But there’s another rather unpleasant touchy-feely aspect to the mollusks. “From the instant they’re born, they’re hungry,” assuredly states biological egghead and (apparently) giant mollusk expert, Dr. Jess Rogers (a major-costarring role for the great Hans Conried, best-known to squirt moviegoers as the sinister Terwilliker in the 1953 Dr. Seuss fantasy The 5000 Fingers of Dr. T). This was also an assessment my parents made concerning all my childhood friends, so that’s not so nasty. What constitutes an epic emergency is that they’re not only hungry, but horny. Their appetite is concurrently mange-and-merge, each gluttonous act simultaneously complementing the other. To seal the deal, their sexual arousal (prior to sucking out all human blood and bones) is visually brought forth by their spewing gooey white marshmallow fluffy fluids all over the remnants of the victims. “A simple marine secretion,” ventures the wily Dr. Conried, not wanting to face the ire of the Hays Office. But we savvy grindhouse patrons know mollusk spunk when we see it. And we see it. Like the cast of some John Hughes Harrad experiment gone haywire, the mollusks are virtually insatiable – their eating/breeding activities causing the laying of untold thousands of eggs. In almost no time at all, these slimy behemoths (did I say they resemble uncondomed leviathan penises?) not only challenge the world, they’re straddling it.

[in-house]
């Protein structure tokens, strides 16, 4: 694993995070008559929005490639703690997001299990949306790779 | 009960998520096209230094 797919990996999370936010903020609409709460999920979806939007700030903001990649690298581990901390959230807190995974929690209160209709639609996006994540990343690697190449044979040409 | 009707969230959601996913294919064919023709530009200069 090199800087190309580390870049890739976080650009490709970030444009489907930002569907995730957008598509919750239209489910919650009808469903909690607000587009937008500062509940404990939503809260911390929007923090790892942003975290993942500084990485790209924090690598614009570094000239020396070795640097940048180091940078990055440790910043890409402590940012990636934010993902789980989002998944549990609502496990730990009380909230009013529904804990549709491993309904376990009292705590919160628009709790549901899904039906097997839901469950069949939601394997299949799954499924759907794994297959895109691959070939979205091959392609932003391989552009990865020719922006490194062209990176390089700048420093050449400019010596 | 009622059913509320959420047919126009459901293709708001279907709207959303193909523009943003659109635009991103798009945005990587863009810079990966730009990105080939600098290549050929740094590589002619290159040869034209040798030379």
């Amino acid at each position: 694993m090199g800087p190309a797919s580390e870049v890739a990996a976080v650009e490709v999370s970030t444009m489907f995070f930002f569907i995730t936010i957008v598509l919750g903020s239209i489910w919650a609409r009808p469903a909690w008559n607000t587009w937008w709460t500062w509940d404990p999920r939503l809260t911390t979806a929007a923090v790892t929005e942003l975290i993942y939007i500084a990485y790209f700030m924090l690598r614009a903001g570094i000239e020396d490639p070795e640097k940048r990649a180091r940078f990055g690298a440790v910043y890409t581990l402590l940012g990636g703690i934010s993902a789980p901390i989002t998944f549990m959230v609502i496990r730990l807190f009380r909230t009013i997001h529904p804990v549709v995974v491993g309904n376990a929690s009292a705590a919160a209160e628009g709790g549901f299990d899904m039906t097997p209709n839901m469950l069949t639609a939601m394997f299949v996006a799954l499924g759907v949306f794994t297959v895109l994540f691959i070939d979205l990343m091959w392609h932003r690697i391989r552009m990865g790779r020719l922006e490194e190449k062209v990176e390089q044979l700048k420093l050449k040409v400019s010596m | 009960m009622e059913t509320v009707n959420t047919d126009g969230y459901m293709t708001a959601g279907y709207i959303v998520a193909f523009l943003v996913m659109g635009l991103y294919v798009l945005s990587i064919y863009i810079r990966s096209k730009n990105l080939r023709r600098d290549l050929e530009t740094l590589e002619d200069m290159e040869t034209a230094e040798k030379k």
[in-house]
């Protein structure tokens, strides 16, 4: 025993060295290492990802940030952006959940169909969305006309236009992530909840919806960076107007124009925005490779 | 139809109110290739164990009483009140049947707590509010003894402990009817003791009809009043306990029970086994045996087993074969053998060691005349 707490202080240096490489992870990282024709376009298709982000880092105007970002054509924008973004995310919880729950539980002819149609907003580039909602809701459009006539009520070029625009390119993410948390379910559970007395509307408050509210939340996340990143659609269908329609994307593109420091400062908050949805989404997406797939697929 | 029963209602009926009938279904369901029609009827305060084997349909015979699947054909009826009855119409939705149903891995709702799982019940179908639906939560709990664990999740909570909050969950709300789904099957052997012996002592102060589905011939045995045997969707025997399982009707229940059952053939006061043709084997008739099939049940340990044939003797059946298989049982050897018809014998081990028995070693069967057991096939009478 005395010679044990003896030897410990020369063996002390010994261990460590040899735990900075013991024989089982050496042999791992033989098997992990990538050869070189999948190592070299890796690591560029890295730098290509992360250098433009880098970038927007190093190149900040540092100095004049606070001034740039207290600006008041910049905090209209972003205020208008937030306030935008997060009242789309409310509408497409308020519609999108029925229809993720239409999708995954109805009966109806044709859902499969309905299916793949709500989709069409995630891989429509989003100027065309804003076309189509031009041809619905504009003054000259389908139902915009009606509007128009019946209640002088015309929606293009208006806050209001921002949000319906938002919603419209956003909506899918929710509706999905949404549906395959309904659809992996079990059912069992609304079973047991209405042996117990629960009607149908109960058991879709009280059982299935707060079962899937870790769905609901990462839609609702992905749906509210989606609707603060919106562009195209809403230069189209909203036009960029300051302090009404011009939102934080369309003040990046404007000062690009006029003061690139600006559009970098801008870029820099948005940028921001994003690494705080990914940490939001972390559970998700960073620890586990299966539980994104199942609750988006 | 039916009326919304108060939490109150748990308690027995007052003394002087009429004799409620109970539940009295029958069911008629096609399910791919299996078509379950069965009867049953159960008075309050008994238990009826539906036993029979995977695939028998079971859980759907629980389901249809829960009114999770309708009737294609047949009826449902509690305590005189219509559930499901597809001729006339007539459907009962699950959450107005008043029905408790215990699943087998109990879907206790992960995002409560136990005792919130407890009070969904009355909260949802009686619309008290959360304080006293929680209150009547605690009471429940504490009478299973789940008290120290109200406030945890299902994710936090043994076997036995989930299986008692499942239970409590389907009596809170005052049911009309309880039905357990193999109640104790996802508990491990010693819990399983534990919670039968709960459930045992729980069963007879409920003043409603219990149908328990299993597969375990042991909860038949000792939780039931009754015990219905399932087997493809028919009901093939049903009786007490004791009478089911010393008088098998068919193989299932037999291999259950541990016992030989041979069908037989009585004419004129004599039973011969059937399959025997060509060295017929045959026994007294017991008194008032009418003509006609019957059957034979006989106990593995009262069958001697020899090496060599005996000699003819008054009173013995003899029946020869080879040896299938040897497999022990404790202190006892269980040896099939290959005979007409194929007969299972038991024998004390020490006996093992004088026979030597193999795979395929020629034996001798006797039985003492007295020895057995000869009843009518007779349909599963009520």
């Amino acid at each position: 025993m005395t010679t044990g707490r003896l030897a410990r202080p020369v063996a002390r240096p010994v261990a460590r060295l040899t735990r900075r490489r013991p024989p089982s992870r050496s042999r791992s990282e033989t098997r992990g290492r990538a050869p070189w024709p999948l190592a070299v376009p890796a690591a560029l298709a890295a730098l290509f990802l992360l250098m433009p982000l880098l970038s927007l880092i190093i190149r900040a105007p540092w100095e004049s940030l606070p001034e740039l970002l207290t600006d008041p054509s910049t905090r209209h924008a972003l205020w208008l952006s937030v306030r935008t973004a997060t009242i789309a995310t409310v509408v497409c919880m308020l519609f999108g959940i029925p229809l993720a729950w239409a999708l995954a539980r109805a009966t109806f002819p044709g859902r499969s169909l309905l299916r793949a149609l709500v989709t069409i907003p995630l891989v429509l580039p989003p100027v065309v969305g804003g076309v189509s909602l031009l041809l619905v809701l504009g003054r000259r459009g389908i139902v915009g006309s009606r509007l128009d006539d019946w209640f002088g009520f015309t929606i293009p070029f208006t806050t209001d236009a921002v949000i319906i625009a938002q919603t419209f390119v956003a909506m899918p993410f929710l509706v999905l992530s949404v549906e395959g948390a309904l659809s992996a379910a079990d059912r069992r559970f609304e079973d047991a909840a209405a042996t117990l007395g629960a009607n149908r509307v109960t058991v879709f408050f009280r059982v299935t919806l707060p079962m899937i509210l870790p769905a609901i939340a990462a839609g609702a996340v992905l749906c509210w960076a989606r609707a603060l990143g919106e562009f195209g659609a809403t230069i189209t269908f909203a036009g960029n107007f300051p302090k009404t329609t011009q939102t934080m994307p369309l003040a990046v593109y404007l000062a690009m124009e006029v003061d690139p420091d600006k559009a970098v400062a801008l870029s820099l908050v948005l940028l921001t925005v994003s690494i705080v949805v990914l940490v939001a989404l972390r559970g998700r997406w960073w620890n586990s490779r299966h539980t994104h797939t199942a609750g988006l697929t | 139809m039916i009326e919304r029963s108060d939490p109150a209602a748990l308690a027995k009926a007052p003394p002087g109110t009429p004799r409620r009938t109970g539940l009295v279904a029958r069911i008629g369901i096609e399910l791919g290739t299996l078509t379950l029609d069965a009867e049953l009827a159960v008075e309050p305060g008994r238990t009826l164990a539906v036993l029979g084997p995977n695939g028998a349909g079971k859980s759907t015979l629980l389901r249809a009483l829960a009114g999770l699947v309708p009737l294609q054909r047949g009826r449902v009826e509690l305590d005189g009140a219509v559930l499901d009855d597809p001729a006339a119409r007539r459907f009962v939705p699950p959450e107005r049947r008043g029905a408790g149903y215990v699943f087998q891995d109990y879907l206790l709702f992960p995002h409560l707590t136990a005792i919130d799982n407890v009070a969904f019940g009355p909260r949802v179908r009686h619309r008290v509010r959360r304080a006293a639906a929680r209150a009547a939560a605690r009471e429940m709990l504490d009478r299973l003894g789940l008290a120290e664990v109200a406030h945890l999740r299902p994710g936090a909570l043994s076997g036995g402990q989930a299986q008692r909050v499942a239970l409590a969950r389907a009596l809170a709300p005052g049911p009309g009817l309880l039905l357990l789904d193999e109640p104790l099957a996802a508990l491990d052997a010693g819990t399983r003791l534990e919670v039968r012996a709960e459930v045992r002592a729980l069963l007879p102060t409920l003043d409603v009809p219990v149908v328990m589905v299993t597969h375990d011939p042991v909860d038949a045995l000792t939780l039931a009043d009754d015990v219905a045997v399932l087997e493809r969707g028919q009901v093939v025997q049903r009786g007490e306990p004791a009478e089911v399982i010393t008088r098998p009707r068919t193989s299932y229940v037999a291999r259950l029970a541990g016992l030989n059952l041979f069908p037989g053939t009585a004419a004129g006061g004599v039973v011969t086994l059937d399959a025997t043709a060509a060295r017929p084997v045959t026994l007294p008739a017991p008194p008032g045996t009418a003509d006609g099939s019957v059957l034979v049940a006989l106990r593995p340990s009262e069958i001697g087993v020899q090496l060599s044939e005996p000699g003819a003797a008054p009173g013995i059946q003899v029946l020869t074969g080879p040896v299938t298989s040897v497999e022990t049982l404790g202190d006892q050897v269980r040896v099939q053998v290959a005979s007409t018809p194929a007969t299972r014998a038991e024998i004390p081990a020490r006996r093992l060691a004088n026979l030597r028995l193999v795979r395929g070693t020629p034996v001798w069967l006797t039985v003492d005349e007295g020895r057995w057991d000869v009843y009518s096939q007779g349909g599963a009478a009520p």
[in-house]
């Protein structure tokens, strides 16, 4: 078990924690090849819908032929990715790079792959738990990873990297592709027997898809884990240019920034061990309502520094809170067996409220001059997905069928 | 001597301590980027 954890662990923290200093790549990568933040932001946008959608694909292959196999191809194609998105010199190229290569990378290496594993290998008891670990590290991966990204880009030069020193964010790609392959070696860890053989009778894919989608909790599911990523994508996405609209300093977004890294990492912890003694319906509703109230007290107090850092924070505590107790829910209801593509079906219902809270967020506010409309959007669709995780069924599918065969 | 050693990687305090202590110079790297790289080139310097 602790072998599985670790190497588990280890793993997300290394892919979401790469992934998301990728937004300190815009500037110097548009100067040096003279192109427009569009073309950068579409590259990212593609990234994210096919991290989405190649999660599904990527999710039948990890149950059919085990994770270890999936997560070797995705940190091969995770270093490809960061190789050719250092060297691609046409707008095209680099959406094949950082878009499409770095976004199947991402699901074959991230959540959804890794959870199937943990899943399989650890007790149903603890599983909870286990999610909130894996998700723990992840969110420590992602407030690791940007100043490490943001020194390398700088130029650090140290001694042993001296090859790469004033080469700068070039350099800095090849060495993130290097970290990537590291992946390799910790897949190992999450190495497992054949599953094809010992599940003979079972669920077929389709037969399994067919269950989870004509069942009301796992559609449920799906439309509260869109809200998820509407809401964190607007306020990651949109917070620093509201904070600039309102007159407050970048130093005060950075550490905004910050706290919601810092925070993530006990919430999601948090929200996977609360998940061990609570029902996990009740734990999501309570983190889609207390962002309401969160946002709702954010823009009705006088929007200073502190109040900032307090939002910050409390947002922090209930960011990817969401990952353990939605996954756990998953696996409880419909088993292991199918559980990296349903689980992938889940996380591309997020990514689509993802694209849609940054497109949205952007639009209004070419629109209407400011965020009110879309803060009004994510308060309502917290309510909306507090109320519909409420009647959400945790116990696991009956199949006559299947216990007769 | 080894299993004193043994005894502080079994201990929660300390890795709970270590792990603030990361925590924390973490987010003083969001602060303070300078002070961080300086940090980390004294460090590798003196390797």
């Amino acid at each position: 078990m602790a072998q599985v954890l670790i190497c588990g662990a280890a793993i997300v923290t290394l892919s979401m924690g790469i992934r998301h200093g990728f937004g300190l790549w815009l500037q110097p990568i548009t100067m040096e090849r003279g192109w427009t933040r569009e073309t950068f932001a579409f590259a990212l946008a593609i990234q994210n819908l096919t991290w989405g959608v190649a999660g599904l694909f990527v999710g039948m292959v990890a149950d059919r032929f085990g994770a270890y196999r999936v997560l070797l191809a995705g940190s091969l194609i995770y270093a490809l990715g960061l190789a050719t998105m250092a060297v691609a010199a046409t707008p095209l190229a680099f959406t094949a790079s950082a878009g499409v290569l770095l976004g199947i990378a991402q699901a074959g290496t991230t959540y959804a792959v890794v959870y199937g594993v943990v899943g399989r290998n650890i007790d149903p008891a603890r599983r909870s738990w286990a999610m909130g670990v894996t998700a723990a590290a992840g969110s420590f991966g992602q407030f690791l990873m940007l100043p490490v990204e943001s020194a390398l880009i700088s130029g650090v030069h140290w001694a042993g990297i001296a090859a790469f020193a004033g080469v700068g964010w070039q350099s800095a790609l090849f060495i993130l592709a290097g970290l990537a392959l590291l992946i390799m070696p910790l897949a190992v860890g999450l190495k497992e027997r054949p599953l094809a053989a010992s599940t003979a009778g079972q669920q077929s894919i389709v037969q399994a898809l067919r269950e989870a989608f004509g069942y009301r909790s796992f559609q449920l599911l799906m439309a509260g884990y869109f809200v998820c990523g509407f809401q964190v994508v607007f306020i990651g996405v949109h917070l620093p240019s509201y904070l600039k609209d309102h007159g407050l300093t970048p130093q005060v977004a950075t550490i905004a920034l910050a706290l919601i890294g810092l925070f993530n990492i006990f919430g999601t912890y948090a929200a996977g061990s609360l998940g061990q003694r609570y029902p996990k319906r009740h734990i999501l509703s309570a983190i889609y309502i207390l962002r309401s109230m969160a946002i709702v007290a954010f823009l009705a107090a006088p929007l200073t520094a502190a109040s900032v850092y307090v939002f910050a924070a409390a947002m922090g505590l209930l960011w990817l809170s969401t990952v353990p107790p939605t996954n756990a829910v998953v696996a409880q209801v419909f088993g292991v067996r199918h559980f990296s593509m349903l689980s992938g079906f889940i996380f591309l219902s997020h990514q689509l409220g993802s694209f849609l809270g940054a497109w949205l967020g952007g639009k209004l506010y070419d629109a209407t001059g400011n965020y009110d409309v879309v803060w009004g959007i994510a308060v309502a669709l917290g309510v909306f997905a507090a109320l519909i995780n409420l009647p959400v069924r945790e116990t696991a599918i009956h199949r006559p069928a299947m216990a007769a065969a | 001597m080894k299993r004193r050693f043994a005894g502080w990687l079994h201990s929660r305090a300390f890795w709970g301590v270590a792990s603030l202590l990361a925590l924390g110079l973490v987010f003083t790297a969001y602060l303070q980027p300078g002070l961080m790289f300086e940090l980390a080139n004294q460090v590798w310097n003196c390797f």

The story for the technical jargon-stuffed script by Pat Fielder was concocted by David Duncan, a master of this genre – scenarist of 1960’s The Time Machine and 1966’s Fantastic Voyage. On the flip side, he also gave us the American edition of Rodan (1956), 1957’s The Black Scorpion and 1958’s Monster on the Campus. This is one fun guy!